Landlords in line for extra tax relief in budget

Cap on tax-deductible mortgage interest expected to be abolished over five years

Property tax is not allowed as a tax-deductible expense for landlords. Photograph: Bryan O’Brien

Property tax is not allowed as a tax-deductible expense for landlords. Photograph: Bryan O’Brien

 

Landlords across the country could be in line for some tax relief in this year’s budget, amid expectations that the controversial cap on tax-deductible mortgage interest may be reversed.

It’s understood that the Government may be planning to increase the amount of mortgage interest eligible for a tax deduction from 75 per cent to 80 per cent next year, and back to 100 per cent over the coming five years.

The cap, which was introduced in 2009, restricted the amount of interest paid on a mortgage on a rental property that could be offset against a landlord’s tax bill from 100 per cent to 75 per cent. Given that mortgage interest is typically the largest expense item when it comes to filing a tax return, the measure hit landlords hard at the time, particularly newer landlords, who pay a greater interest burden early on in a mortgage.

For example, prior to the cut in the cap, a landlord with mortgage interest paid of €7,000 in one year could offset the full €7,000 against their tax bill. Since then however, the amount that can be offset has fallen to €5,250 (75 per cent). It’s estimated that about 50 per cent of rental properties do not have mortgages on them, which means the mooted measure will not be of benefit to them, while given the fall in interest rates since, increasing the cap may not have a significant monetary impact on landlords.

“Five per cent is very little but anything is helpful,” said Pat Davitt, chief executive of the Institute of Professional Auctioneers and Valuers of the proposed measure, noting that the sentiment of such a move might be more meaningful.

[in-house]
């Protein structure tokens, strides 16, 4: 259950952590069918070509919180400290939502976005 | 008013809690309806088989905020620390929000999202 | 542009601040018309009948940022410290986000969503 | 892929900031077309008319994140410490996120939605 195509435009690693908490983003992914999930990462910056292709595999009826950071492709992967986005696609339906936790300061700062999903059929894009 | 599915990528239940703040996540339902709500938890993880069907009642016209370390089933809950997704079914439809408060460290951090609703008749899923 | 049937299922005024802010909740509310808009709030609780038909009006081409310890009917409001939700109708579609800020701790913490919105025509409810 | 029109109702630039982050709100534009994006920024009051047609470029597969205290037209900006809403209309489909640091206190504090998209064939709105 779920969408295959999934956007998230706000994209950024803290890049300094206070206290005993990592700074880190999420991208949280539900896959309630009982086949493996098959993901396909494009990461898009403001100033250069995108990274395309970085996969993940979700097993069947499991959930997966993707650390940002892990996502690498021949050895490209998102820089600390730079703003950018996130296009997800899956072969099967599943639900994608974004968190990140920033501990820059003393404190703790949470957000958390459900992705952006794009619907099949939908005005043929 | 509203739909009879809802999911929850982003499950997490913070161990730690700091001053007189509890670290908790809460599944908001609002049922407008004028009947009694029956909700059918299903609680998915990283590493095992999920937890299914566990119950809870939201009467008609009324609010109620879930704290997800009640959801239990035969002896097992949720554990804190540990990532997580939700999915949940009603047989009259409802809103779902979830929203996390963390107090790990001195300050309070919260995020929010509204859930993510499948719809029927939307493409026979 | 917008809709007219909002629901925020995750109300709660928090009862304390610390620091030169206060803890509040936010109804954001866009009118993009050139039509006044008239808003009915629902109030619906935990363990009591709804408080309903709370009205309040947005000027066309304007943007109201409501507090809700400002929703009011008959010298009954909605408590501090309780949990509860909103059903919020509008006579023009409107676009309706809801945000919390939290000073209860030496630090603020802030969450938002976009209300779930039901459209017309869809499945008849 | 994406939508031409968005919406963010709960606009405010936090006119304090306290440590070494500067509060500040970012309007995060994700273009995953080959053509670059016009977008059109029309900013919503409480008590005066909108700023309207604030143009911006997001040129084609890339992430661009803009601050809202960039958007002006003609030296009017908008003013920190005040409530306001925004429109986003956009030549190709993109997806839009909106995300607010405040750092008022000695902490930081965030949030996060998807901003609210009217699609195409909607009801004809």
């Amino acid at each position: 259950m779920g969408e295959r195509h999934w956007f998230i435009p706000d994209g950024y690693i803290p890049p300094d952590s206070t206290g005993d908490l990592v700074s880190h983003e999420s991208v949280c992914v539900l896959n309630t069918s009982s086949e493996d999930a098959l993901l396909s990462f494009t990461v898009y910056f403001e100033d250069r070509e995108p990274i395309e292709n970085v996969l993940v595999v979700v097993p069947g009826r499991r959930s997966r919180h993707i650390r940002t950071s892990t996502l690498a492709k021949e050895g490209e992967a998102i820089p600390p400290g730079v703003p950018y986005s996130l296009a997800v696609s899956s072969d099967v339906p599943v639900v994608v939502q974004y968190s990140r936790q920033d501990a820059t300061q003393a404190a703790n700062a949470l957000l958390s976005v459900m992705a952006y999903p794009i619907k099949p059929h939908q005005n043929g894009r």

“It’s the recognition that they [the Government] are prepared to do something for landlords ,” he says.

If the cap is increased, landlords should remember that to benefit from the reduction in mortgage interest relief, they need to be registered with the Private Residential Tenancies Board (PRTB)

Property tax

The tax burden for landlords has increased in recent years, thanks in part to the cut in eligible mortgage interest. Other measures, such as the imposition of PRSI at a rate of 4 per cent on all rental income, plus the universal social charge, and the introduction of property tax, which is not allowed as a deductible expense, have all conspired to hike up tax liabilities for landlords.

Some landlords have argued that the tax situation means that many landlords are leaving the business, thus exacerbating the rental crisis as previously rented properties return to private ownership. Research from the PRTB last year found that as many as 30 per cent of landlords are considering exiting from the business.

The Government has already taken some steps already to row back on the controversial cut of late. In 2015 for example, a new relief was introduced, allowing landlords to claim the full mortgage interest deductibility at a rate of 100 per cent if they provided accommodation to tenants in receipt of social housing supports for at least three years.